Little given away in first round of phoney war
Right, what did you think of the weekend?
The first games in the phoney war are finished here in the northern hemisphere, and New Zealand beat Australia. And do you know what? Nobody has been that convincing. After my assertion last week that the All Blacks are invincible they looked beatable against the Wallabies.
Magic. I wish I was going to New Zealand. Does anyone have a camper van free? Ah, sadly for me, it will be watching on TV.
Let's leave the southern hemisphere teams aside - other than to marvel at Digby Ioane who can, they say, bench press 190kgs - and concentrate on the two games played in Britain.
The All Blacks, sorry England, looked pretty good and I am a real fan of Welsh rugby and their simple system. Both Wales and England look as though they are going to frighten some teams. This could be George North's tournament.
What about Ireland? Well, the game against Scotland was their first outing of five - they were under-cooked in 2007. Rob Kearney had a point to prove as did Andrew Trimble at full-back and right wing, respectively.
Denis Leamy was outstanding in the eight jersey, and, although you could argue that, with the exception of the half-backs, this was the Irish second XV, they contained Scotland.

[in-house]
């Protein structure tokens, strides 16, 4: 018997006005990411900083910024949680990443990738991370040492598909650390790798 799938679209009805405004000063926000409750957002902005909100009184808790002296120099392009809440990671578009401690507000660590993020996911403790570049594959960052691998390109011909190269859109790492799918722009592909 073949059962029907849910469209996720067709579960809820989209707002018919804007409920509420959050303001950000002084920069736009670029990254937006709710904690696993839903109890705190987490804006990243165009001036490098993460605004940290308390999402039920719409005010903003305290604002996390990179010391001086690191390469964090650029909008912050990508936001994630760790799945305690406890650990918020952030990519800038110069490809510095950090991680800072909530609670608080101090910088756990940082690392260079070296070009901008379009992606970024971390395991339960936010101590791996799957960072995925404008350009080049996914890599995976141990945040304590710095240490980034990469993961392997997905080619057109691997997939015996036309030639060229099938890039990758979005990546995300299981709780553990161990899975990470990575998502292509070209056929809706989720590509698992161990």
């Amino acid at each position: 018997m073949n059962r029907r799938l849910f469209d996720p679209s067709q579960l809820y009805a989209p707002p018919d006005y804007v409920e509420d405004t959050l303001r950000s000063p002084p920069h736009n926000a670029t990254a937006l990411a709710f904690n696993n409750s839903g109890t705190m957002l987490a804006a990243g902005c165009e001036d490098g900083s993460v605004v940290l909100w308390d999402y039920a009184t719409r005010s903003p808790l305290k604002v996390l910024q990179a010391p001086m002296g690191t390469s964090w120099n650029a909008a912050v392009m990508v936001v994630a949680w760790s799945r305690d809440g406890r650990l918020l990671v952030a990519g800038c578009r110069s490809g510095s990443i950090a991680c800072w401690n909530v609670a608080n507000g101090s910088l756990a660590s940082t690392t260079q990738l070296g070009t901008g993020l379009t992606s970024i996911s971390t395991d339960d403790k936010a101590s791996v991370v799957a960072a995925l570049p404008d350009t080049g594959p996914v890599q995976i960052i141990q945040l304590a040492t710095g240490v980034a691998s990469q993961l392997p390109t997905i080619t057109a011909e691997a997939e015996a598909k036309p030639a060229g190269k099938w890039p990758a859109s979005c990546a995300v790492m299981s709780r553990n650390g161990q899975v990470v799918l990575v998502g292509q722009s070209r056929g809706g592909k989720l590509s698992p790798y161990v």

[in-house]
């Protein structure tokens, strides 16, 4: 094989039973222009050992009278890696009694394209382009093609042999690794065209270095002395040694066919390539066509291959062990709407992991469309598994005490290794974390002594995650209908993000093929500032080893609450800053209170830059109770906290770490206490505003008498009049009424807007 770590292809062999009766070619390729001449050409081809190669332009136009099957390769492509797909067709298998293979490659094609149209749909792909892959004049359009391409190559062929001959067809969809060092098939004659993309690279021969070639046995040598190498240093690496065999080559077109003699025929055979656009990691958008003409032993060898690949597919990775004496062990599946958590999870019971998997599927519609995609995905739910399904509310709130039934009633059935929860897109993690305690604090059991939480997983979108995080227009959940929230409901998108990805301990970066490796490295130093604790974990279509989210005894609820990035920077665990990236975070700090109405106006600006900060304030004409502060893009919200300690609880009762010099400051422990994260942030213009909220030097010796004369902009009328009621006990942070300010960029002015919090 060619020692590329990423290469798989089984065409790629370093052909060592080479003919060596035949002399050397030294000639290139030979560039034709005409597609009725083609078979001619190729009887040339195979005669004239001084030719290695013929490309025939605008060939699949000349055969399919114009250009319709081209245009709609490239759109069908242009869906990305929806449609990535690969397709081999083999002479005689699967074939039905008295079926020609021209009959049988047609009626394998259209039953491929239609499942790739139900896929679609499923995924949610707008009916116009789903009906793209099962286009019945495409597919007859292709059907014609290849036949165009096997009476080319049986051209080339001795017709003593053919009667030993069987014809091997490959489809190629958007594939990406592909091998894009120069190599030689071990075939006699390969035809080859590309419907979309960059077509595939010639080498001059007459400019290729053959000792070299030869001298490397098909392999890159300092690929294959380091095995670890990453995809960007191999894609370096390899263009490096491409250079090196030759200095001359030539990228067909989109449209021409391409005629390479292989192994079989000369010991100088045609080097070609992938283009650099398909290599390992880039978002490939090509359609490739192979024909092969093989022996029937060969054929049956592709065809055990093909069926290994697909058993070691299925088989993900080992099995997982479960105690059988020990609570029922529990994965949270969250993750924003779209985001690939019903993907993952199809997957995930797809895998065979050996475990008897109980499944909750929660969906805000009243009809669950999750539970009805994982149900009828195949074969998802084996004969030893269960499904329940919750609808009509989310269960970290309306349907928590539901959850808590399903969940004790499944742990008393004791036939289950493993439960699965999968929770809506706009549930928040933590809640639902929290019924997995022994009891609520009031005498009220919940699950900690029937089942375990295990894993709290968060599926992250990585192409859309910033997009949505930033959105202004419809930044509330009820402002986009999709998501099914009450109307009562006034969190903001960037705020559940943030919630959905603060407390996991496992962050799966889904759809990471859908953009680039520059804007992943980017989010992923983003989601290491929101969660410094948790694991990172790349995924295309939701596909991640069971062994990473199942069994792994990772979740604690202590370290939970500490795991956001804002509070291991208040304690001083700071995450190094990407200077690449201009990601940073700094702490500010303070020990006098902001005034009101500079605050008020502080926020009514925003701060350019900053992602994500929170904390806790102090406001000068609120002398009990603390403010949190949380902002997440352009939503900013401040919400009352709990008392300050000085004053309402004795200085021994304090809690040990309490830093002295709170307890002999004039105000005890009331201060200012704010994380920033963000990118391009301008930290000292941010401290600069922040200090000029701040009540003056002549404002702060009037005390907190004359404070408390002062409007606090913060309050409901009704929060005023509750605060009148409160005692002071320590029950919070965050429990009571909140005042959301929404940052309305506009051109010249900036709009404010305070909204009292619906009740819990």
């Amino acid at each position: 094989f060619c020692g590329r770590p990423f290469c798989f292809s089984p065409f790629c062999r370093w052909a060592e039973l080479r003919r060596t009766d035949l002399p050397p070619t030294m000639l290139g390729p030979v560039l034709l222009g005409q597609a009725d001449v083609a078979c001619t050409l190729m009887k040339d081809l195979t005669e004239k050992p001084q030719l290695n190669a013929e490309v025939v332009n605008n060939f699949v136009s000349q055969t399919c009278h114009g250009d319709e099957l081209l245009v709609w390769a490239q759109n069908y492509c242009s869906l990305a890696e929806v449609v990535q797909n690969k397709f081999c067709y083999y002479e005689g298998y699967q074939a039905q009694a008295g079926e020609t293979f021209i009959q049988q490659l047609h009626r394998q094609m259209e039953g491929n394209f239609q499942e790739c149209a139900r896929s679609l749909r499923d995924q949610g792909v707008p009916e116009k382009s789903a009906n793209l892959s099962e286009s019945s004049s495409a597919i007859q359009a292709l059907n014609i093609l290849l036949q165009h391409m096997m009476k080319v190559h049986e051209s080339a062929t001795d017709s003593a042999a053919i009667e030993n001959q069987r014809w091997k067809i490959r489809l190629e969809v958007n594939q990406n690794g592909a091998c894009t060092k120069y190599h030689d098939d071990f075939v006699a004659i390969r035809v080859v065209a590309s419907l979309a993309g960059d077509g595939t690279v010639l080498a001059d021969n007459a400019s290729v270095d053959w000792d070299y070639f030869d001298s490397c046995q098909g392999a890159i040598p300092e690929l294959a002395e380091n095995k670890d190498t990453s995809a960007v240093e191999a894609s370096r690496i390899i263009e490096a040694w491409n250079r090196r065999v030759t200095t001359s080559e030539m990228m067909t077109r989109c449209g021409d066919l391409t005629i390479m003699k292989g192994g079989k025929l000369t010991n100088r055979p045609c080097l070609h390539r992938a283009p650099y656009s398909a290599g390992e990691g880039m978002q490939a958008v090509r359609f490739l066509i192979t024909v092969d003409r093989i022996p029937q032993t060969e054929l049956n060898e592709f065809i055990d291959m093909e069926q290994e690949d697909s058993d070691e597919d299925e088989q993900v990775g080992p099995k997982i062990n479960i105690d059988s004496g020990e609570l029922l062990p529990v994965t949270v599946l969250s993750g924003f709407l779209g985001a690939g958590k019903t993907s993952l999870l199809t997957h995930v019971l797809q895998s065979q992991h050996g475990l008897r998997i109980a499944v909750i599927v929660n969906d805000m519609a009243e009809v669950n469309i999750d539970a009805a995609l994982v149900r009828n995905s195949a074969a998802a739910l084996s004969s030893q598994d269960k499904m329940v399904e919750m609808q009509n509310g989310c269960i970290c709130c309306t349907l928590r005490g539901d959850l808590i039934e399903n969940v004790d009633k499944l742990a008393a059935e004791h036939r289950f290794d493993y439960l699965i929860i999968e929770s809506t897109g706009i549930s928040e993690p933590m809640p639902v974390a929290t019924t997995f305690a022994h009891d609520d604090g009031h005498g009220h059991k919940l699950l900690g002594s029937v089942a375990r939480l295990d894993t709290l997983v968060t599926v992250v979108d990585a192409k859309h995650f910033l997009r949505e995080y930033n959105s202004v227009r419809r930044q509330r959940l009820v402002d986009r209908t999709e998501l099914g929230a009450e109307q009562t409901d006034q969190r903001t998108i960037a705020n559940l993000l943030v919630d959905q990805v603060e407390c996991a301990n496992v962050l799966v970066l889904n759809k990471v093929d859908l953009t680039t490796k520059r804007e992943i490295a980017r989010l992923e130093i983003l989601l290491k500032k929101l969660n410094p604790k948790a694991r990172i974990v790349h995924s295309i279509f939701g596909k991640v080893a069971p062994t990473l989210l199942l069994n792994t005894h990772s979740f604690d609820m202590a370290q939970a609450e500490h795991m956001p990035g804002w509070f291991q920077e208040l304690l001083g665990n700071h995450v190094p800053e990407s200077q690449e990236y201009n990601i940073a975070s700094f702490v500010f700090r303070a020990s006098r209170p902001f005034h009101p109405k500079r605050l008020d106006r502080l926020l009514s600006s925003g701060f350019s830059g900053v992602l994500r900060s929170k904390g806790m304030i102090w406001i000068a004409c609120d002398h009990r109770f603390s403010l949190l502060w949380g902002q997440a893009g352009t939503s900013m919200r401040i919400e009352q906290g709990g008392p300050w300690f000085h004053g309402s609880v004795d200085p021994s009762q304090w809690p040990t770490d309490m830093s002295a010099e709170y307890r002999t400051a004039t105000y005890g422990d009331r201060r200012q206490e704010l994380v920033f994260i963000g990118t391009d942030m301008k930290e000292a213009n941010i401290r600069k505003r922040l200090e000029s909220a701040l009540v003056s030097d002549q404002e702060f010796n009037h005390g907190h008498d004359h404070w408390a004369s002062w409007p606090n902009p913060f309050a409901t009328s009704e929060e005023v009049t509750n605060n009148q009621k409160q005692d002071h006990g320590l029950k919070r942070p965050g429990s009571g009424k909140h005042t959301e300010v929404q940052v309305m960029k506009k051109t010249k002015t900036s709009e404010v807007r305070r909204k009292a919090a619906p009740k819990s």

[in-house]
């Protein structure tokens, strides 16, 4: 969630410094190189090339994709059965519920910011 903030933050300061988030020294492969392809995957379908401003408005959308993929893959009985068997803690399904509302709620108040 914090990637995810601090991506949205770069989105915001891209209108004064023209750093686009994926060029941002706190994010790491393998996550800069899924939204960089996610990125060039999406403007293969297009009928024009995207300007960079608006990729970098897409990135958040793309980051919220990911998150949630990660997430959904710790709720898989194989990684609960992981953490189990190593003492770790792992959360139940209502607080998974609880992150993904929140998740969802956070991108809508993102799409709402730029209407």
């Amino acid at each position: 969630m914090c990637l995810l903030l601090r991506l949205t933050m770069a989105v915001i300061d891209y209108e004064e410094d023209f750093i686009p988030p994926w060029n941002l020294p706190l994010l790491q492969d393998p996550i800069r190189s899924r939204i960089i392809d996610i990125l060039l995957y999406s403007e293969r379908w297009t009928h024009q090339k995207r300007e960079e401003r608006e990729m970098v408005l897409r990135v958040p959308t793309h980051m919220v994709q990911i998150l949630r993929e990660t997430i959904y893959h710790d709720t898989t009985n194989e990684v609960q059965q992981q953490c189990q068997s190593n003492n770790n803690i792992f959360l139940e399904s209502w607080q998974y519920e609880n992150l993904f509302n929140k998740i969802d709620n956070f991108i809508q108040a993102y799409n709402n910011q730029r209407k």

Richie Gray was an impressive performer for Scotland against Ireland
And so to Scotland. It took a last minute set-piece move straight from the training ground to cross the try-line. Joe Ansbro came in off his right foot after Nick De Luca's pass.
For the rest of the game, if I am honest, the team looked to be training in public and deliberately hiding some moves. Much of what happened came from runners lining up from Ruaridh Jackson's distribution in the 10 jersey, Graeme Morrison again looked powerful and Richie Gray is an absolute certainty.
But Andy Robinson's head-scratching might have been made even more fervent after the game and only the easier run out against Italy will tell part two of the story.
Given parental involvement, I've got to stay clear of talking of individual player chances to a certain extent.
But the big story of the day, at Murrayfield, was the delayed kick-off. Thousands of fans turned up late to buy tickets or to pick up pre-ordered tickets.
Now, I don't know all the details, but it's a good story when people want to come to the game and buy on the day.
It's a bad story, however, when the capacity necessary in terms of systems and people isn't there to make it an easy process.
The bigger picture? Well, having watched the Tri-Nations and these warm-up games, it looks as though the southern hemisphere teams are more advanced at this stage.
The New Zealanders are playing to an extraordinary tempo, the Aussies can call on Rocky Elsom, the Welsh players are looking powerful and will stick to their system, England look big with Matt Stevens doing well at tighthead prop, Ireland have still to show their hand, and Scotland, well, Scotland have to settle on their squad and get across that try line.
Boy, oh boy, bring on the World Cup. It doesn't have to be a big camper van, but does anyone fancy buying one and we'll drive all the way there?